Kling Klang - The Esthetik of Destruction

As debut albums go, this is something of an oddity - a collection of all Kling Klang's official recordings from 1999 to 2005. Whilst this may suggest that they've not be able to come up with something new recently, The Esthetik of Destruction contains enough highs to make you hope for something more.

From the opening drones of Heavydale and its chunky repetitive keyboards, this sounds like the bastard love child of Add N To (X) and Kraftwerk with an extra dash of dark seediness for good measure. Hailing from Liverpool, the comparisons with Clinic are easy, but where they sometimes get bogged down in boring, repetitive nonsense, Kling Klang's record ooze an aggression and energy that carries their sound above and beyond the usual dirge of bedroom experimental electronica. One look at the record cover with its close-up of a keyboard and the blood red background, you should know what you're letting yourself in for.

With no vocals on these tracks plus the fact that they're on Mogwai's label, Rock Action, it would be easy to lump these in with the post-rock crowd. There are plenty of similarities with the bands of that genre, but the tracks here are a lot shorter, ranging from the thirty seconds of 70's space style keyboards and drums of Flying Hotel to the six minutes of Untitled @ 33rpm and it's fuzzed up keyboards and haunting sound effects. These are shorty and concise deliberations in electronica that finish before they lose their excitment. Vander sounds like it could come from a late 60's, early 70's Sci-Fi show like Blake's 7 - the sinister keyboards sound like their the backing music for the climax of the episode as the arch-nemesis and our hero fight to the death.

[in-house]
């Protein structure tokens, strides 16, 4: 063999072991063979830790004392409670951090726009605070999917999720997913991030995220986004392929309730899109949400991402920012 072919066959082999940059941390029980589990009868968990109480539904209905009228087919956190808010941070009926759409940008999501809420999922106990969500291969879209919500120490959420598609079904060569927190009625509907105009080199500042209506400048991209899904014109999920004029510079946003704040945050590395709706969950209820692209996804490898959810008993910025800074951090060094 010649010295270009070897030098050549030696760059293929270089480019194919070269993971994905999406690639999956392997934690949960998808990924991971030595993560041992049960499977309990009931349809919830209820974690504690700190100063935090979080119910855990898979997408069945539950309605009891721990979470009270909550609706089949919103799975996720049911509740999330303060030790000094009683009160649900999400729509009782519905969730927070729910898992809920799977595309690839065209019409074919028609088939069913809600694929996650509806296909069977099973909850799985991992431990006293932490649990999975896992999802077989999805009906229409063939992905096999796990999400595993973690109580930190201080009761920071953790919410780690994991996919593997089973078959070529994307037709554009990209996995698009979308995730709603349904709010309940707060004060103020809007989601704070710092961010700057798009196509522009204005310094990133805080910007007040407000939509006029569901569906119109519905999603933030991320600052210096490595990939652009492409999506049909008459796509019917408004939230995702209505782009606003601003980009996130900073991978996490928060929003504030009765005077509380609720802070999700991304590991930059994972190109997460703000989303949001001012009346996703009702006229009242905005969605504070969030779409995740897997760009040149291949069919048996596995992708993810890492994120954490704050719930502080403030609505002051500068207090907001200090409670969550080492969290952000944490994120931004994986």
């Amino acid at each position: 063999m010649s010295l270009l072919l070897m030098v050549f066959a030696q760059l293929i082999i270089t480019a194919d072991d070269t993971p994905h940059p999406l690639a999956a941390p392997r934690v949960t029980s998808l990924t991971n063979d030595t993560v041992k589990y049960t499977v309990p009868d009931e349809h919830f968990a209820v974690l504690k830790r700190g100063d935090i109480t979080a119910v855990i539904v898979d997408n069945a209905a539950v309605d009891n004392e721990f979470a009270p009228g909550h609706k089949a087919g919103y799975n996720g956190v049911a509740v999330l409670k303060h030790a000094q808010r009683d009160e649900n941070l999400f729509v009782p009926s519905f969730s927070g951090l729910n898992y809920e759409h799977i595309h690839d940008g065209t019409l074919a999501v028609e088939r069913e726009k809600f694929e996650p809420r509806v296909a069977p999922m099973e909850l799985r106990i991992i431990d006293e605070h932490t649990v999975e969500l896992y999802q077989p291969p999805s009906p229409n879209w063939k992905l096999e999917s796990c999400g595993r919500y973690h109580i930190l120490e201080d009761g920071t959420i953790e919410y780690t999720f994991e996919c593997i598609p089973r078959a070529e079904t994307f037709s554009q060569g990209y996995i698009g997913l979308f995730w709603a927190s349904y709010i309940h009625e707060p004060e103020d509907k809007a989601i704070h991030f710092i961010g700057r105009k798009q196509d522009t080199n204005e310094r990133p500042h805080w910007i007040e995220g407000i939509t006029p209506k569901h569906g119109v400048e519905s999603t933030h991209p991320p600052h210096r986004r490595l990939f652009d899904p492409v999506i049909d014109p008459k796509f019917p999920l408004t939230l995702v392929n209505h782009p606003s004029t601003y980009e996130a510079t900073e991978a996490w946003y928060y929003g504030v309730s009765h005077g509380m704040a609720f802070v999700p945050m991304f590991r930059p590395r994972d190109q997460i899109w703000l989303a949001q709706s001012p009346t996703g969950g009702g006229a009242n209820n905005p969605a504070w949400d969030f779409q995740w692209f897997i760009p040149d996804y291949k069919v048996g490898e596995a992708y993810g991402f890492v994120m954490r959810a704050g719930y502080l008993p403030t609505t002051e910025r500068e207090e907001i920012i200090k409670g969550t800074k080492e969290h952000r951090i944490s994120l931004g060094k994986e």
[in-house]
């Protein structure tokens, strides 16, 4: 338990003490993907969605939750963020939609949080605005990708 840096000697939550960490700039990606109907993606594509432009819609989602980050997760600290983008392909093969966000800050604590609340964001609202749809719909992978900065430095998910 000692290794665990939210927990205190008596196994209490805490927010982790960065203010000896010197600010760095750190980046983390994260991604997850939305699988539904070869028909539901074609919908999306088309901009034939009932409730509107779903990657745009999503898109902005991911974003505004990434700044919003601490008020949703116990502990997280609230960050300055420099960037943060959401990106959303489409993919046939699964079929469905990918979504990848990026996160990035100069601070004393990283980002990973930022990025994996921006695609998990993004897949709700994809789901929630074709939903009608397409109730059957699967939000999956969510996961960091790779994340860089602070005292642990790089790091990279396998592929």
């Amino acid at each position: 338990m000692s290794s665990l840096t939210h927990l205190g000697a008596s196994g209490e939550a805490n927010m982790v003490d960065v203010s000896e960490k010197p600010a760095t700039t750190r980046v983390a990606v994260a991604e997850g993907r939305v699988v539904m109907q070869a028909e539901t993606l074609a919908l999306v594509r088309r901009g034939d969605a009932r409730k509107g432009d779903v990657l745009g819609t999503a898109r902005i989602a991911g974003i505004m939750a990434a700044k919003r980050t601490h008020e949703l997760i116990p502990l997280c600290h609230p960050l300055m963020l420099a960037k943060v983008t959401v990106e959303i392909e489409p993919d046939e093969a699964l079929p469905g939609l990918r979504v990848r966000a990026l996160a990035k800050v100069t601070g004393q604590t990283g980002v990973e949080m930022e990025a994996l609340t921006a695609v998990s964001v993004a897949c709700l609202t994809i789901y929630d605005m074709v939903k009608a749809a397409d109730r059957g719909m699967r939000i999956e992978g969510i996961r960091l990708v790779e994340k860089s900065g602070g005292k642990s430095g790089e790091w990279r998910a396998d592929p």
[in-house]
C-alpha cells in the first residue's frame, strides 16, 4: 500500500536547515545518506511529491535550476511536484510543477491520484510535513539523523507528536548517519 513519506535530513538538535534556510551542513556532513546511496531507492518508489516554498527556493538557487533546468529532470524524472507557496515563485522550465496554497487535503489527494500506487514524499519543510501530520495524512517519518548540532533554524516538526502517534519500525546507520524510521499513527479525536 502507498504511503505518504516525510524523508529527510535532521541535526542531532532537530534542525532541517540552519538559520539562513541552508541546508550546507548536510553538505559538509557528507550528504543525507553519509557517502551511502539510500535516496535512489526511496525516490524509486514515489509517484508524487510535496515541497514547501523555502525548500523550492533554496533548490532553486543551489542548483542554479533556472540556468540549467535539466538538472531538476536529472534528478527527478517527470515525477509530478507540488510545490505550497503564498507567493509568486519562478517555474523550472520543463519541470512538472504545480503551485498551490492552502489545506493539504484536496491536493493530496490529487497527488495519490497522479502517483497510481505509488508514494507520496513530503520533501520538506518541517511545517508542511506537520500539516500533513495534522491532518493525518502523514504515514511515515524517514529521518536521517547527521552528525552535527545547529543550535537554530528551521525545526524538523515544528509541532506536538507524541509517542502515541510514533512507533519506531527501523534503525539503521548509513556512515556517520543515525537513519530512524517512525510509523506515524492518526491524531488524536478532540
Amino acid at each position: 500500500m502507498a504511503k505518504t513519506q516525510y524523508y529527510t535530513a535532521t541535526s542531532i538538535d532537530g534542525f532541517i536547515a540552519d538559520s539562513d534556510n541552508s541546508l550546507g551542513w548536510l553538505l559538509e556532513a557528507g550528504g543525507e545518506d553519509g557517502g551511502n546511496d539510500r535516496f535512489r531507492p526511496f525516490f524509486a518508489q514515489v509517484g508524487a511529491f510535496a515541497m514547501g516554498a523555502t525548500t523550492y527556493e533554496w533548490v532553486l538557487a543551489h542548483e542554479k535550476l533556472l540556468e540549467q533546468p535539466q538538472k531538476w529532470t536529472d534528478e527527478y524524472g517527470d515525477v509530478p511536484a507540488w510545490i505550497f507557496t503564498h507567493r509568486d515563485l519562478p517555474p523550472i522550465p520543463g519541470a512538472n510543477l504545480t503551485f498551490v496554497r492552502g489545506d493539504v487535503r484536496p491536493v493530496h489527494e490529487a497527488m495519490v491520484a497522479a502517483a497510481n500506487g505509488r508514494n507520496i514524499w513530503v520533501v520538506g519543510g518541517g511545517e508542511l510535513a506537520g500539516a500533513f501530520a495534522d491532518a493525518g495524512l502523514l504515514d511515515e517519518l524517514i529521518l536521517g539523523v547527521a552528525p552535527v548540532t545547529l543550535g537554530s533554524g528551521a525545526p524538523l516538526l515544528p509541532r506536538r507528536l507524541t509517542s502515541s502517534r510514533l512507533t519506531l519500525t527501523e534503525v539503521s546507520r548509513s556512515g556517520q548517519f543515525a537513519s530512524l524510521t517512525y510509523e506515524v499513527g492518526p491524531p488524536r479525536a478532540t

Relying on keyboard's and hammond organ as your instrument of choice can limit your musical repertoire however, and no matter how many effects boxes you push the noise through, it's still an organ. Over the course of this album you can get a bit bored of the same old chunky organ sound and whilst they do their best to mix it up, it does get repetitive.

But what this does show is that you can still develop the whole post-rock genre - you don't just need guitars and music to go from quiet to loud and back again. You can still make music that's funky, engaging and, dare I say it, danceable whilst still exploring the more left-field nature of music.




out of 10
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